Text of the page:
In our school’s new 1:1 iPad environment, our teachers are redesigning their lessons and presentations so that they include more meaningful and engaging activities. Teachers who have Chromebook carts or 1:1 computers may also be ready to draw their students into their lessons in compelling and interactive ways.
This is a smart move, because studies by Robert J. Marzano and others have shown that if educators put information into more manageable chunks, students process it better. If presentations meet individualized or collaborative learning needs, it helps students go deeper into the material, reaching higher levels of success.
To that end, my teachers and I have been exploring tools that allow for sharing digital content to student devices, resulting in more collaborative learning opportunities. I have found that two of the best are Pear Deck and Nearpod. Each of these browser-based applications lets the teacher create and stream an interactive slideshow to the students’ machines that is controlled by the teacher. Educators can add drawing components, videos, and even questions for students to answer individually. They can even choose to share a student’s screen or responses with the whole class. Finally, each application collects data from individual students for teacher analysis.
Here is how teachers might use Nearpod. They could create or upload an existing PowerPoint, PDFs, or images as their slides. Students use the tablet app on their devices or navigate to the Nearpod link to enter the class code. This allows the teacher to stream and control their presentation to each student’s machine. The teacher can insert a variety of question types, a drawing, or even a poll the students. Educators can also embed YouTube videos, a webpage, or an additional slideshow (which the students can control). Nearpod also has a large library of teacher-created presentations for free and for purchase so users can adapt and use on their own.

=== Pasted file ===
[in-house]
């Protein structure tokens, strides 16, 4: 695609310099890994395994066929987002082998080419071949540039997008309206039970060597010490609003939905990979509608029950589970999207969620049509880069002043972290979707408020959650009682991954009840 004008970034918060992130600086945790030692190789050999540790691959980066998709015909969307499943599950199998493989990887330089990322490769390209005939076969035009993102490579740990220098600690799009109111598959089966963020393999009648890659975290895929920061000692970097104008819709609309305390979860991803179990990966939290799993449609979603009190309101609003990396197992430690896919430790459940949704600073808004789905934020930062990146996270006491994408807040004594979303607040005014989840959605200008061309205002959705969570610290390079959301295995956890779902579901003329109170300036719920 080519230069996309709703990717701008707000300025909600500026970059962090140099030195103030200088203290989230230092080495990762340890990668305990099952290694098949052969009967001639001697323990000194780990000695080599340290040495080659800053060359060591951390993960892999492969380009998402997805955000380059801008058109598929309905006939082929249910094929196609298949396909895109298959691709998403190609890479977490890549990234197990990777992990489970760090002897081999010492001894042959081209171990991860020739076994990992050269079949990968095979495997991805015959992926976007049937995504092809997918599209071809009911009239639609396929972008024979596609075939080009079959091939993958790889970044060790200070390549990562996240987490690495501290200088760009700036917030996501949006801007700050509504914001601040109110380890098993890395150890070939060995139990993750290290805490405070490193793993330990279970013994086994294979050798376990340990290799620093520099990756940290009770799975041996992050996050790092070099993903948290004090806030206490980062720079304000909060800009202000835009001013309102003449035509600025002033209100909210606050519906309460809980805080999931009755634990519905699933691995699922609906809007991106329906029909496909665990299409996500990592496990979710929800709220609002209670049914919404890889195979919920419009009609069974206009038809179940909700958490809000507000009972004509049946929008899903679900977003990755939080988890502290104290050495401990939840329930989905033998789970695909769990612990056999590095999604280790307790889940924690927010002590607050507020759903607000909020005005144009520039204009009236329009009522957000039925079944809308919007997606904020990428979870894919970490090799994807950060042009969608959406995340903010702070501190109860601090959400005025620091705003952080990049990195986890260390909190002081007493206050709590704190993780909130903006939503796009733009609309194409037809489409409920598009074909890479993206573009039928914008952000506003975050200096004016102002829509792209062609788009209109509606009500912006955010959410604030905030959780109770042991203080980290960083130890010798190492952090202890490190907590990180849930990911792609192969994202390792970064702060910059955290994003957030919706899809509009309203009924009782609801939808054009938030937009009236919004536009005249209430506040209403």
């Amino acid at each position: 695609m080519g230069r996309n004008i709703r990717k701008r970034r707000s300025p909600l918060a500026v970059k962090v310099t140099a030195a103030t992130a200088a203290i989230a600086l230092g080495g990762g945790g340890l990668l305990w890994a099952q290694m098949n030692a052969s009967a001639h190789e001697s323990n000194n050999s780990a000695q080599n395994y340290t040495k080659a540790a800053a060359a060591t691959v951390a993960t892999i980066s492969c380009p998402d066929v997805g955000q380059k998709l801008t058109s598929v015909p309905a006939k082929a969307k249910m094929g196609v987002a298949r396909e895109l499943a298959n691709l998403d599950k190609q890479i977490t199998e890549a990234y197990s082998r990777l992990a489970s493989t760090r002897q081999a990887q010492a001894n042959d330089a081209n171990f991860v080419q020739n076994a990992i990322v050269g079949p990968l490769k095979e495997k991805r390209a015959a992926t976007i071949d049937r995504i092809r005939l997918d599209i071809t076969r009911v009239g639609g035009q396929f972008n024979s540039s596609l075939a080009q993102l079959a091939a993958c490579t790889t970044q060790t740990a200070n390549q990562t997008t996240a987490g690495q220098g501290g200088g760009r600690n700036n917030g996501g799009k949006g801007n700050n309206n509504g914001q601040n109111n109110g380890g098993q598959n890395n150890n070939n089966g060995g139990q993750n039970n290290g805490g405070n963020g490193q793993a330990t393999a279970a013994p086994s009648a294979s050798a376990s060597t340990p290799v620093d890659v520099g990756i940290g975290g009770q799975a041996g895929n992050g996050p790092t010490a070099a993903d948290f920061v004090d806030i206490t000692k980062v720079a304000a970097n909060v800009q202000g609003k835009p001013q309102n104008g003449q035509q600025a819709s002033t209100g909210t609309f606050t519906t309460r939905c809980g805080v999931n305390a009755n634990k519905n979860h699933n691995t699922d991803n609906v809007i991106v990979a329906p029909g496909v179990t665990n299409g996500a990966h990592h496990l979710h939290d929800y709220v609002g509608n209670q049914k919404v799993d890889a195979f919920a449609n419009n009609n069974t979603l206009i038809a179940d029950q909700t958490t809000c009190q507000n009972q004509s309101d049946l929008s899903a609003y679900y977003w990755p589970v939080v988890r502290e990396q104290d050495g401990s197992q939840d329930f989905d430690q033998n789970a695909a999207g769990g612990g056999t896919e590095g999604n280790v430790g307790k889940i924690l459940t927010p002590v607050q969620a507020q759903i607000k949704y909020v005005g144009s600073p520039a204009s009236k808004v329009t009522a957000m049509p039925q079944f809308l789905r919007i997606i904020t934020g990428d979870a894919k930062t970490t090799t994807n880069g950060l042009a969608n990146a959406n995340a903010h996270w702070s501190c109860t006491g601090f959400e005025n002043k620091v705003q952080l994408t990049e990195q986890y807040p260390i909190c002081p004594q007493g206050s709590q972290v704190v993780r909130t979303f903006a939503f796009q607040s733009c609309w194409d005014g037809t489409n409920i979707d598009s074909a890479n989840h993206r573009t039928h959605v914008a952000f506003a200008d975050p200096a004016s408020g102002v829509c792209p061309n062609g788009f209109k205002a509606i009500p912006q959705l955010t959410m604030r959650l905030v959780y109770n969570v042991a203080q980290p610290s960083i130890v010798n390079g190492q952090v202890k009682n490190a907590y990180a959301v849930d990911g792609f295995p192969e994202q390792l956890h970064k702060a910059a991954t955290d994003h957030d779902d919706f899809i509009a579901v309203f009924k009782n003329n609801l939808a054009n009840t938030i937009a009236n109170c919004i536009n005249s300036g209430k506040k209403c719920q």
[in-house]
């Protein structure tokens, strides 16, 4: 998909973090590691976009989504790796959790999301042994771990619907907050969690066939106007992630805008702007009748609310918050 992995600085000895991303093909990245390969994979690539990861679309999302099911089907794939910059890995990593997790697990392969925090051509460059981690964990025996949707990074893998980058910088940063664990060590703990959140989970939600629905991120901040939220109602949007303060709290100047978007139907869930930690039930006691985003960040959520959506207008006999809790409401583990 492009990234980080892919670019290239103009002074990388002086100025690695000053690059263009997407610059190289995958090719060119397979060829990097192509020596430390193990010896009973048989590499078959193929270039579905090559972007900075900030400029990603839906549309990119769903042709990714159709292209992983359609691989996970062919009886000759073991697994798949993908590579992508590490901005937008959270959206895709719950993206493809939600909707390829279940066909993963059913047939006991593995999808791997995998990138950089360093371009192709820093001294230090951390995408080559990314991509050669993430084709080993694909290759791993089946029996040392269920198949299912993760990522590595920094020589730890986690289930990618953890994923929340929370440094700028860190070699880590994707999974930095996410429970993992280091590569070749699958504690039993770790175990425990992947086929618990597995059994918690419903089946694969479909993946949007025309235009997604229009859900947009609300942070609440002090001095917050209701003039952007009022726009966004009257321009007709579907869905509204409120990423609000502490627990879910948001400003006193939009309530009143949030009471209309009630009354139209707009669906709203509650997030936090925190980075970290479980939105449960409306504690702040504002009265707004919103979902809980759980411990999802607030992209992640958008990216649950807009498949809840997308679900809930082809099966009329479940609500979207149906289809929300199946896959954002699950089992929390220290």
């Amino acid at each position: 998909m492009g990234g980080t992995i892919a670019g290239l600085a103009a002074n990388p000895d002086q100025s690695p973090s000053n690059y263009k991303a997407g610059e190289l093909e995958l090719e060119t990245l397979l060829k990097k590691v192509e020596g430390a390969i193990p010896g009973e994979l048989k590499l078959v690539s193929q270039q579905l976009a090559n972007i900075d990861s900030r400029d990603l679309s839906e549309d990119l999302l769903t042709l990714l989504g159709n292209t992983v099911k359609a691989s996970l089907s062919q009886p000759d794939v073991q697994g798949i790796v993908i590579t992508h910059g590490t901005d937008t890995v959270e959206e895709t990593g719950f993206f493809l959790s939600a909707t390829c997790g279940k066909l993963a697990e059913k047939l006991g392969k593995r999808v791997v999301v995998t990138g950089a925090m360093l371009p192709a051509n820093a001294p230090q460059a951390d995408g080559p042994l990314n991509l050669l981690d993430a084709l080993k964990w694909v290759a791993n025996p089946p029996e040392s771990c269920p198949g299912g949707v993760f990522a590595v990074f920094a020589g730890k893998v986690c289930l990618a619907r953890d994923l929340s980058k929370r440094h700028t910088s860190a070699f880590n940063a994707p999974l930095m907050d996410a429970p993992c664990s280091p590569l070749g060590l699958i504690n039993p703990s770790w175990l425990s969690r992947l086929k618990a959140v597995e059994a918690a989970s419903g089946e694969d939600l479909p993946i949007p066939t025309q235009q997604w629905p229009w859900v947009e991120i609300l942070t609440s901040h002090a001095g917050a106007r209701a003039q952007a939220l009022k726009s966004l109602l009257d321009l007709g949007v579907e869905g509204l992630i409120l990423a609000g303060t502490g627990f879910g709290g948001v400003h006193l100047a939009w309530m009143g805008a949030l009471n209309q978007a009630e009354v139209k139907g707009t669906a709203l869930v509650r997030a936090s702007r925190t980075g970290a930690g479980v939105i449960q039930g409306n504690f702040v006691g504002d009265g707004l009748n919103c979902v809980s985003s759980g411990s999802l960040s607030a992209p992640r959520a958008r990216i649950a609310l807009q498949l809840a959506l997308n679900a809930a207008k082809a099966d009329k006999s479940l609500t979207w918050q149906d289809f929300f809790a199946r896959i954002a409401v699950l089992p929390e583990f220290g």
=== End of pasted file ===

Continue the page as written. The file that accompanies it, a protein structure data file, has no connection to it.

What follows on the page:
Pear Deck is very similar to Nearpod in that it also streams content to individual machines, but it does not have an app for a tablet. However, it works very smoothly with Google Classroom. Pear Deck users can load an entire classroom roster via Google Classroom or students can navigate to the tool’s website and enter a join code provided by Pear Deck.
Pear Deck has a few additional features. Teachers can repeat questions or ask spur-of-the-moment inquiries, and students have an additional choice for a “dot” response. For example, on a slide showing a map of the United States, kids can respond by placing a “dot” in response to a question about where they think To Kill a Mockingbird takes place. Finally, Pear Deck publishes “takeaways” where the entire presentation (including the individual student responses and even teacher comments) are stored in a folder in the student’s Google Documents.
Each application offers a free version as well as a tiered pricing structure.
I would encourage teacher librarians to step it up and use one of these applications for their next presentation. My teachers have been using them all year and love how they engage students and spur conversations. Not only can the teens review the information presented after it is shown, but in my experience, they have also been interacting and collaborating with each other in meaningful ways that strengthen their overall learning and achievement.
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